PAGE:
metrics = jax.tree_map(lambda x: x.item(), metrics)  
    return metrics

Create training function

Next, define a function that trains the Flax LSTM model on one epoch. The function applies train_step to each batch in the training data. After each batch, it appends the metrics to a list.

def train_one_epoch(state):
    """Train for 1 epoch on the training set."""
    batch_metrics = []
    for text, labels in get_train_batches():
        state, metrics = train_step(state, text, labels)

    batch_metrics_np = jax.device_get(batch_metrics)  
    epoch_metrics_np = {
        k: np.mean([metrics[k] for metrics in batch_metrics_np])
        for k in batch_metrics_np[0]

    return state, epoch_metrics_np

The function obtains the metrics from the device and computes the mean from all the trained batches. This gives the loss and accuracy for one epoch.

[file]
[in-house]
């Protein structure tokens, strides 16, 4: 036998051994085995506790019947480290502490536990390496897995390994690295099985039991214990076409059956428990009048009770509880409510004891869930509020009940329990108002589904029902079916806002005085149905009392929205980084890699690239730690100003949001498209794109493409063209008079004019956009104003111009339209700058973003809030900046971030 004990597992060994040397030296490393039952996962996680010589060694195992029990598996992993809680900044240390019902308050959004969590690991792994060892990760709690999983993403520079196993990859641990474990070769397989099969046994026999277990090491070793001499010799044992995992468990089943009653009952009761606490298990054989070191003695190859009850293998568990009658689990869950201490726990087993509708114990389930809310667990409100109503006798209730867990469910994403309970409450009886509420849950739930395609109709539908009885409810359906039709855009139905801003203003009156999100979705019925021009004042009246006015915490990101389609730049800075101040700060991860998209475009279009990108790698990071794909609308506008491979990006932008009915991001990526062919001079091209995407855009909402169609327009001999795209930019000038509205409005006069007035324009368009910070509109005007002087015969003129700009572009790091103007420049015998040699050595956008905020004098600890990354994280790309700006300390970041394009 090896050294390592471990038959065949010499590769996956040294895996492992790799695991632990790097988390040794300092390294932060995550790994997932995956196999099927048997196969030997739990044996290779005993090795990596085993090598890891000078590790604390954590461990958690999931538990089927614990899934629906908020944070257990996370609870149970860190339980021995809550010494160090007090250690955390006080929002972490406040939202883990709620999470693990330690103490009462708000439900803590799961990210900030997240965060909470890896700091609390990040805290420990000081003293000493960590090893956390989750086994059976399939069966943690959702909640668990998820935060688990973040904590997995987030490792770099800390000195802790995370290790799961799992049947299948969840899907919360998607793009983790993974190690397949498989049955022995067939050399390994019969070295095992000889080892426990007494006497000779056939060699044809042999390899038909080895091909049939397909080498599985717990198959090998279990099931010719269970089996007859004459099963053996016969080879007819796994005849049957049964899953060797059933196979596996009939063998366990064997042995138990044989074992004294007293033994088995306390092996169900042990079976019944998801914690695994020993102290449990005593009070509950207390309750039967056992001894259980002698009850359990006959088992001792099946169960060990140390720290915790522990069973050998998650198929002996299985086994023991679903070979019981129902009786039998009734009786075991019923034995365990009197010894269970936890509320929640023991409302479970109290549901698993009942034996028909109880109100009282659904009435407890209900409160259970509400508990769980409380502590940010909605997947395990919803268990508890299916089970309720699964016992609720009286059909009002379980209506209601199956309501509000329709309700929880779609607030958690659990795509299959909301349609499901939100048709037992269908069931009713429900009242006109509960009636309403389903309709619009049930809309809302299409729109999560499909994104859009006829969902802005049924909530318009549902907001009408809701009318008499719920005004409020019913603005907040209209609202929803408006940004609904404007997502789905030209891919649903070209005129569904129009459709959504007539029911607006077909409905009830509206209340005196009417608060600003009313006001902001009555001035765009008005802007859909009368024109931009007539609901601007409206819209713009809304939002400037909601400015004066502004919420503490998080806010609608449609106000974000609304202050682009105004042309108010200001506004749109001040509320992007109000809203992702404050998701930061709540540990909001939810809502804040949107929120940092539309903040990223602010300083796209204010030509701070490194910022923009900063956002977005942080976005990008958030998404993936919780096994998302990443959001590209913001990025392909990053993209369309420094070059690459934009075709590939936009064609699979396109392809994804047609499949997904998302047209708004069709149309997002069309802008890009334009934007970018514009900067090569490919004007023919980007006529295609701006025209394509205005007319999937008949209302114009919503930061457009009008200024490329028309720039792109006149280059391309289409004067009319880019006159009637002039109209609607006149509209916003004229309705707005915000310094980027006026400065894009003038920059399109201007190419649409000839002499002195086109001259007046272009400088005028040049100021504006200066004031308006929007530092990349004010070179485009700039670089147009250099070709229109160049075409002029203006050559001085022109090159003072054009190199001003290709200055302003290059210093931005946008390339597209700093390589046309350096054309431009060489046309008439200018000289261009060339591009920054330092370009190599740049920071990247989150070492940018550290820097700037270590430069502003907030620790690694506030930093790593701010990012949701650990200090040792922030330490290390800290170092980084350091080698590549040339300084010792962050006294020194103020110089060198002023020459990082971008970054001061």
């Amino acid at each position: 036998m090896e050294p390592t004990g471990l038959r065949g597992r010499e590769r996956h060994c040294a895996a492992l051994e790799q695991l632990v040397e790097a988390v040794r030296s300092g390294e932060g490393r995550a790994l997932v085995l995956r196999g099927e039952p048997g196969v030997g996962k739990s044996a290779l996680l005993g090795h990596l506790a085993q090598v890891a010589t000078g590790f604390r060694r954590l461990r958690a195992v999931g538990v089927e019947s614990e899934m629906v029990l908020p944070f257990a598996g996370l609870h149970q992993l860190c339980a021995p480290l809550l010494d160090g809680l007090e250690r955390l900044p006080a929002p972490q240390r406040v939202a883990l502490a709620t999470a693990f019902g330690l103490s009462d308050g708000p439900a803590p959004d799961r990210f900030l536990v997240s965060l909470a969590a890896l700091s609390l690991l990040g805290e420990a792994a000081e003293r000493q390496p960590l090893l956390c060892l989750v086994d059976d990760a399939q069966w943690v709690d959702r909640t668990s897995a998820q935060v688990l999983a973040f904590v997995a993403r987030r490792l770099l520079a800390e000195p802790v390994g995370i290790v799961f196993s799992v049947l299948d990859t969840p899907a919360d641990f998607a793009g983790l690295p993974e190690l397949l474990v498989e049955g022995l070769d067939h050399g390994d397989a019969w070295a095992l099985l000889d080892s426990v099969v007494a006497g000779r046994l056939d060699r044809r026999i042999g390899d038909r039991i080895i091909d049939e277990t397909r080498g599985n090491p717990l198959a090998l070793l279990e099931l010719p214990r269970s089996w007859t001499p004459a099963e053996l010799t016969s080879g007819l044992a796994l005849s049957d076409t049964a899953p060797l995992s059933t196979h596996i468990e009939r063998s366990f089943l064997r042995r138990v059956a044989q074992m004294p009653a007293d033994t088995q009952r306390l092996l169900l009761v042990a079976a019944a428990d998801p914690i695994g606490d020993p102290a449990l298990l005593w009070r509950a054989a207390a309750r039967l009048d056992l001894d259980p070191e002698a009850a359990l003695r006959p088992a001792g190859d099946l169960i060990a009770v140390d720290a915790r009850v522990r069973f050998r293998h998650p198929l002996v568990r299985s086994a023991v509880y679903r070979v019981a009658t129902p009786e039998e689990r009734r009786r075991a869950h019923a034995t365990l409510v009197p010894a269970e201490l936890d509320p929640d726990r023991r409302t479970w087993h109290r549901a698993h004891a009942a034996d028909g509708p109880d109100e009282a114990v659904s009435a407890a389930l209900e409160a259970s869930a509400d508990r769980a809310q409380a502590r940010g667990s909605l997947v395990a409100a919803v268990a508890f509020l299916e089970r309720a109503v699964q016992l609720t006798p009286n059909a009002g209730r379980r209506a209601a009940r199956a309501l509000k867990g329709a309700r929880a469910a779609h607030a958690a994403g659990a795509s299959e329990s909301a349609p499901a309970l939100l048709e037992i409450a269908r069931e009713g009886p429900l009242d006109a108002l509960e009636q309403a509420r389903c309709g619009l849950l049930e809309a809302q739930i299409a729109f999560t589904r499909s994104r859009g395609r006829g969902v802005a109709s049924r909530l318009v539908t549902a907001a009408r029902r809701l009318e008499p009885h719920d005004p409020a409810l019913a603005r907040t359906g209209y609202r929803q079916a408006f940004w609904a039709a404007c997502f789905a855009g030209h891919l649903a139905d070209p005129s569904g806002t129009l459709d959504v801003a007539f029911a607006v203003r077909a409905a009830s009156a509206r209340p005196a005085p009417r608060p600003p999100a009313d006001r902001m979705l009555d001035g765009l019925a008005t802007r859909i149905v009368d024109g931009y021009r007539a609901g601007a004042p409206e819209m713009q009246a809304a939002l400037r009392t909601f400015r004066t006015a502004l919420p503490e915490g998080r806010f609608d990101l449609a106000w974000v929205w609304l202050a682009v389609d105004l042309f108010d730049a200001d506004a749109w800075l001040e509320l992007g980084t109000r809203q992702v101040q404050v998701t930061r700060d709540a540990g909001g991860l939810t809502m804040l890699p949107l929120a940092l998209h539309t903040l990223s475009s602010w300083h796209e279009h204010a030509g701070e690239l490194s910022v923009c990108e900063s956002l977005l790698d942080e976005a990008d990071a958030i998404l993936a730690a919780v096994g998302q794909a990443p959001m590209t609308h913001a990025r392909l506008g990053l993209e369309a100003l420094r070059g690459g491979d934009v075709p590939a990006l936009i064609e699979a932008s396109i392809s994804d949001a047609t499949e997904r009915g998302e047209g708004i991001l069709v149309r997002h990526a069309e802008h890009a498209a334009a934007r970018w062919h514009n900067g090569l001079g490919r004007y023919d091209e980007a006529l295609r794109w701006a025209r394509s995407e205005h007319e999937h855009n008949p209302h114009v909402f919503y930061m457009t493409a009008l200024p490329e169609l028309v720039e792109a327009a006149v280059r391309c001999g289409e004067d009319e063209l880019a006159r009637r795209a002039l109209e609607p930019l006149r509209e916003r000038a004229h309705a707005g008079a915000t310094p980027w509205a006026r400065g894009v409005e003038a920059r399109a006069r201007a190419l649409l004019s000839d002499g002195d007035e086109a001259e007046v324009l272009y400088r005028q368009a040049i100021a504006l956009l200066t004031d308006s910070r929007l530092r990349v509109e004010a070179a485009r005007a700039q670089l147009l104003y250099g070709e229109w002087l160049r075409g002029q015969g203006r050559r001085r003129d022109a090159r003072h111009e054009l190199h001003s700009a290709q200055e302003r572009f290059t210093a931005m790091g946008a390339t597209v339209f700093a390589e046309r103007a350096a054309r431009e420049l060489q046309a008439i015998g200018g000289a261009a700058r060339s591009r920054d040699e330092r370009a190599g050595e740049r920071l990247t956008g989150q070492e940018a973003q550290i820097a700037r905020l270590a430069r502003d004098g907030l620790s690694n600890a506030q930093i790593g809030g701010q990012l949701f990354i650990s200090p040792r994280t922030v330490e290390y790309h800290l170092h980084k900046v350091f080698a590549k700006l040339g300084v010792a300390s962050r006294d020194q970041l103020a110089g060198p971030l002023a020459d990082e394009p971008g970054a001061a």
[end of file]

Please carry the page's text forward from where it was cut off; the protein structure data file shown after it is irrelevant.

Train LSTM model in Flax

To train the LSTM model, we run the train_one_epoch function for several iterations. Next, apply the evaluate_model to obtain the test metrics for each epoch. Before training starts, we create a create_train_state to hold the training information. The function initializes the model parameters and the optimizer. This information is stored in the training state dataclass.

rng = jax.random.PRNGKey(0)
rng, input_rng, init_rng = jax.random.split(rng,num=3)

seed = 0 

state = create_train_state(init_rng)
del init_rng  # Must not be used anymore.

num_epochs = 30
(text, test_labels) = next(iter(validation_data))
text = jnp.array(text)
test_labels = jnp.array(test_labels)
training_loss = []
training_accuracy = []
testing_loss = []
testing_accuracy = []

def train_model():
    for epoch in range(1, num_epochs + 1):
        train_state, train_metrics = train_one_epoch(state)
        test_metrics = evaluate_model(train_state, text, test_labels)